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Women in Business Expo: If you can’t find female tech talent, you have hiring and culture issues

A panel of experts at the Women in Business Expo say problems around hiring and culture can be one of the main reasons firms can’t find female talent

When technology firms struggle to find talent, it may be due to internal issues with hiring and culture, according to an expert panel.

Speaking at the 2020 virtual Women in Business Expo, women from the technology sector said that there’s a wealth of female talent in the technology sector, but firms need to make sure they search for it in the right places and have an inclusive internal culture in place that retains talent.

Jane Frankland, director of Women in Cyber Academy, said in many cases the blame is placed on women when firms can’t find female technology talent, with companies often saying they either can’t find female talent or that women don’t apply for roles in a company.

But Frankland said this is down to hiring and culture within a firm: “Those two things need to be really addressed to get the women in [and] enable them to succeed.”

Where are the women?

The lack of women in the technology sector has been hotly debated for a number of years, with recent BCS research finding that women account for around 17% of IT specialists in the UK, a figure which has only grown by 1% over the past five years.

Charlene Hunter, founder of Coding Black Females, who began coding when she was just 10 years old, realised after a significant amount of time already in the sector she “hadn’t met any other black women who were software developers”.

There can be a number of barriers during the hiring process in technology firms which mean under-represented groups either don’t apply or aren’t considered for roles, including poorly worded job descriptions, always searching for candidates from the same talent pool, requiring certain experience or qualifications for new hires, only hiring new talent from within your own network, non-diverse interviewing panels, and unconscious bias in hiring decisions.  

Hunter said that companies wanting to hire diverse talent need to ensure job specifications are right, “accept people’s differences” and make sure the culture of the business is open and inclusive.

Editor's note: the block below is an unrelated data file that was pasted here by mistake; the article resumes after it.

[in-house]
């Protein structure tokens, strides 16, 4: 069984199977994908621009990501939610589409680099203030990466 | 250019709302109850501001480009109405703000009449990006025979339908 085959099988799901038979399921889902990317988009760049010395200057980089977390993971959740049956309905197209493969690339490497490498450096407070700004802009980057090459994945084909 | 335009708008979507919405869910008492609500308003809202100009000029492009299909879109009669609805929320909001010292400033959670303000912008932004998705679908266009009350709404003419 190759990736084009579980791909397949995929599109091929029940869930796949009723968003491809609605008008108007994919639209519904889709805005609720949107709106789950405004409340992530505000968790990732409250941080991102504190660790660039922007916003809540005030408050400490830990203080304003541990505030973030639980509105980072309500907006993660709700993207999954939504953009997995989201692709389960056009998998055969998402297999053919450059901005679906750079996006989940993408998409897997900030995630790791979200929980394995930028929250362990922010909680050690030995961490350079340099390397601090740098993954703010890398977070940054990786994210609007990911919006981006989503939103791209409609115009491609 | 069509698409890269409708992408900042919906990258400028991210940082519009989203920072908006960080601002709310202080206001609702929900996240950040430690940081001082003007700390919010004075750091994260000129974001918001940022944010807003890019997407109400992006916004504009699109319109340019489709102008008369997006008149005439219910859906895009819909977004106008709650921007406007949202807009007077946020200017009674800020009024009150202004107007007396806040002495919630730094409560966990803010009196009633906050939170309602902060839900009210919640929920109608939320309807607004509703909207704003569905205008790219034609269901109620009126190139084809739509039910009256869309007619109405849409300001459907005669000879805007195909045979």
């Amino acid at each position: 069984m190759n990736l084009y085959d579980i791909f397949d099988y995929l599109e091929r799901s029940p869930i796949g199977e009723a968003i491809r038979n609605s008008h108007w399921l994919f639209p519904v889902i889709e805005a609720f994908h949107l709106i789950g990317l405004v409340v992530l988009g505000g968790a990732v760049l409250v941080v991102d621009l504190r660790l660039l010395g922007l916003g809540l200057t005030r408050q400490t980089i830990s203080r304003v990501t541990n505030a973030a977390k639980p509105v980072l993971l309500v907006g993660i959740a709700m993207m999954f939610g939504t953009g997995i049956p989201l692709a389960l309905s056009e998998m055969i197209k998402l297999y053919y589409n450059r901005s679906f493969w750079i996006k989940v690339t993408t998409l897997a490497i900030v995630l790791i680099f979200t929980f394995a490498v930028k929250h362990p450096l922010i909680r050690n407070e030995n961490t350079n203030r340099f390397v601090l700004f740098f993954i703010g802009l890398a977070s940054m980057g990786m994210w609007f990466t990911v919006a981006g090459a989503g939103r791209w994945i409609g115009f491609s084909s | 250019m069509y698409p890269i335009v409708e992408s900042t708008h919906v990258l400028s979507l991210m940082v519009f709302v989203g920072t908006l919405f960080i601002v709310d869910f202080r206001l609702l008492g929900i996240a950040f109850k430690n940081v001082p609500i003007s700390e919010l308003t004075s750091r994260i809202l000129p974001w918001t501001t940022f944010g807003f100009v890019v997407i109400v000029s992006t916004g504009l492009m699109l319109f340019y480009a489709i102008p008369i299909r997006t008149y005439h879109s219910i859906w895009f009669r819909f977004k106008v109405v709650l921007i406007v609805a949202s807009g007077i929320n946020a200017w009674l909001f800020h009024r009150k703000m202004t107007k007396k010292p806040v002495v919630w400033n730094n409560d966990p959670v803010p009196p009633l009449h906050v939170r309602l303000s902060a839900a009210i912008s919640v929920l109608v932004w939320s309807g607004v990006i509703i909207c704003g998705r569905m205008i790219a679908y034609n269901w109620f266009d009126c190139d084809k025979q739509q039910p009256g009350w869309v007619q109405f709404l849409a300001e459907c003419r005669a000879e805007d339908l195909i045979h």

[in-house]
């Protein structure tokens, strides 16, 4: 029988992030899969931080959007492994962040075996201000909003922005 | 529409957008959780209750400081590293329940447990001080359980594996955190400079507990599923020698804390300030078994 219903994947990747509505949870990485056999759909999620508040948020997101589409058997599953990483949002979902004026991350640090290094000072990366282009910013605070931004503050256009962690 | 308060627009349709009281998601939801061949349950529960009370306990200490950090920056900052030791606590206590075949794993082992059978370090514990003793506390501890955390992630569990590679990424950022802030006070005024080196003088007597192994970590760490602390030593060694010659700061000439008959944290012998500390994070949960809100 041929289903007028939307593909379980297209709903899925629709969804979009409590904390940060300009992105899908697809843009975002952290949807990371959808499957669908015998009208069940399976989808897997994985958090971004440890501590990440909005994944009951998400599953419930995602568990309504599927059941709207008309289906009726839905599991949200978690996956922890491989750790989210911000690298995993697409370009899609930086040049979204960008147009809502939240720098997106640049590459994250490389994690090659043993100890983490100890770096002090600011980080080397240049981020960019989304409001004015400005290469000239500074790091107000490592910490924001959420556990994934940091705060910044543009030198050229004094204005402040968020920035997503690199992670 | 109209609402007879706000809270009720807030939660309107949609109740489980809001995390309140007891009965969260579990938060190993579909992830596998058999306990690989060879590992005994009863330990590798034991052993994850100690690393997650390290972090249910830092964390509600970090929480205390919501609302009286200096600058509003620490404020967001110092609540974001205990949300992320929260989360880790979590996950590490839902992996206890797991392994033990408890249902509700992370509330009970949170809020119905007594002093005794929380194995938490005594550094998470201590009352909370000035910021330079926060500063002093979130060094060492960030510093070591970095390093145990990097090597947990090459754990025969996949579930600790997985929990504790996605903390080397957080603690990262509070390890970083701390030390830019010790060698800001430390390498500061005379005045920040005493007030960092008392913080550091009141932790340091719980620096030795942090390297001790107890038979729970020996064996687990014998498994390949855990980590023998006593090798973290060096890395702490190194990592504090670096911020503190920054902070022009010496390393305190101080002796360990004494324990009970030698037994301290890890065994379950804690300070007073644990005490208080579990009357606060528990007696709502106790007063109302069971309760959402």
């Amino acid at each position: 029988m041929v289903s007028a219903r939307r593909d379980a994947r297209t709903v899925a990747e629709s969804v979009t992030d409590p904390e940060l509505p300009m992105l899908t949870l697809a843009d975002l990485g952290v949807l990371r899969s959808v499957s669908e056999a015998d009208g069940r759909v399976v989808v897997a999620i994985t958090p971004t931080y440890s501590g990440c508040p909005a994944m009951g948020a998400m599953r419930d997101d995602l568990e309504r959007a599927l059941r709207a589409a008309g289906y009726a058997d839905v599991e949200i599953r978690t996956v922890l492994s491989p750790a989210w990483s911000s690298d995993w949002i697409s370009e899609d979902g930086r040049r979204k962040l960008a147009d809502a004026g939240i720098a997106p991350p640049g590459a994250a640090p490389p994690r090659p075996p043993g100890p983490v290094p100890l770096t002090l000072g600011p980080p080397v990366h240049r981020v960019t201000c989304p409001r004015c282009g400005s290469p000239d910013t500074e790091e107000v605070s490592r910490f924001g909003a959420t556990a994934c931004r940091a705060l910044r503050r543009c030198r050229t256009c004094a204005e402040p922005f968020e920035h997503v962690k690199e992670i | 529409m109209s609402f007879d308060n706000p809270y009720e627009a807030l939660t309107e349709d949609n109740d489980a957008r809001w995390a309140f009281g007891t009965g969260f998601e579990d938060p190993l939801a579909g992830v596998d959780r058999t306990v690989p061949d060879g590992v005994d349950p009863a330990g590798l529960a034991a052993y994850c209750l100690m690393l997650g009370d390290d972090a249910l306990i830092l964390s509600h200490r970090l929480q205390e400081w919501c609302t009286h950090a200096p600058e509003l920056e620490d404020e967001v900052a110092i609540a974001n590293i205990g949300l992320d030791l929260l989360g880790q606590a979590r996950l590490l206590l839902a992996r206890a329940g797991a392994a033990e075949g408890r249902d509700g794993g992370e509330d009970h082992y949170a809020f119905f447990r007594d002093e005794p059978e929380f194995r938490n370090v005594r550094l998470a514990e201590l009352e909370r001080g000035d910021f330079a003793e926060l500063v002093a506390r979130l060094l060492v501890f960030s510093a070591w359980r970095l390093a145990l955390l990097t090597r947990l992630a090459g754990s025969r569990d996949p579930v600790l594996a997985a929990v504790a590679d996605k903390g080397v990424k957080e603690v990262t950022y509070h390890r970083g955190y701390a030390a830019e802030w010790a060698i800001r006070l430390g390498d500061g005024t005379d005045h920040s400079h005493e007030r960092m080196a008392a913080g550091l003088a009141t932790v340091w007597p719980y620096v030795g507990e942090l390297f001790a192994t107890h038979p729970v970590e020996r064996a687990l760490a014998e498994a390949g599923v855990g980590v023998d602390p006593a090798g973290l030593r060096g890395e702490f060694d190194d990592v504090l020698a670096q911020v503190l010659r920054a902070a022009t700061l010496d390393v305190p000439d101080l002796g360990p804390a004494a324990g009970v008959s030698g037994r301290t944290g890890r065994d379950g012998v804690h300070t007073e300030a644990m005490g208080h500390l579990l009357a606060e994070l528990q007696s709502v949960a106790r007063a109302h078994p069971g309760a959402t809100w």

“You need to make sure you have the right environment in place,” she said. “You need to make sure that you’re representing things correctly and you’re opening the market up to make sure people feel comfortable in your spaces.”

People perform better when they feel like they can bring their whole selves to work, but Hunter said that she tried to adapt herself to fit into a white male culture when she first entered the industry, and has since realised being herself at work brings more benefit to both herself and the business.

Advising other women in the sector to bring their whole selves to work, she said: “Be yourself. It doesn’t matter if you speak differently or if you’ve had a different background. It doesn’t matter, use it to your advantage.”

Work in the pandemic

Jobs and recruitment during the coronavirus outbreak, both inside and outside of the tech sector have been plunged into uncertainty, with Hunter pointing out that, in many cases, women have been hit harder than some other groups.

But there has also been an increased interest in digital skills as a result of the coronavirus outbreak, and when it comes to women entering the tech sector, Hunter said: “I’ve seen so many people turn around and retrain overnight.”

Claiming women in general are well-suited to change, Women in Cyber Academy’s Frankland said soft skills such as communication, problem solving and being a fast learner are the skills of the future.

“Tech is moving really fast, so the faster you can learn things and adapt and pick up things, the more able you’re going to be for the future,” she added.

Some have said the increased amount of flexible working during the pandemic, paired with the increased need for empathy in a difficult time, might lead to companies changing their hiring approaches in the future.

Beckie Taylor, co-founder of Tech Returners, said firms may look more kindly on CV gaps as a result of the pandemic.

Having “underestimated the challenges” of returning to work before becoming a mother, Taylor said that those who are aiming to return to work after a break might have the skills and experience, but companies are “not providing accessible opportunities for them to come back in”.

More than half of women in the technology sector leave their careers at mid-senior level, according to Taylor, who said there’s no point focusing on bringing in talent if companies can’t then retain it.

“It’s a leaky bucket,” she said. “There’s masses amount of talent we just need to create those access routes back into tech.”

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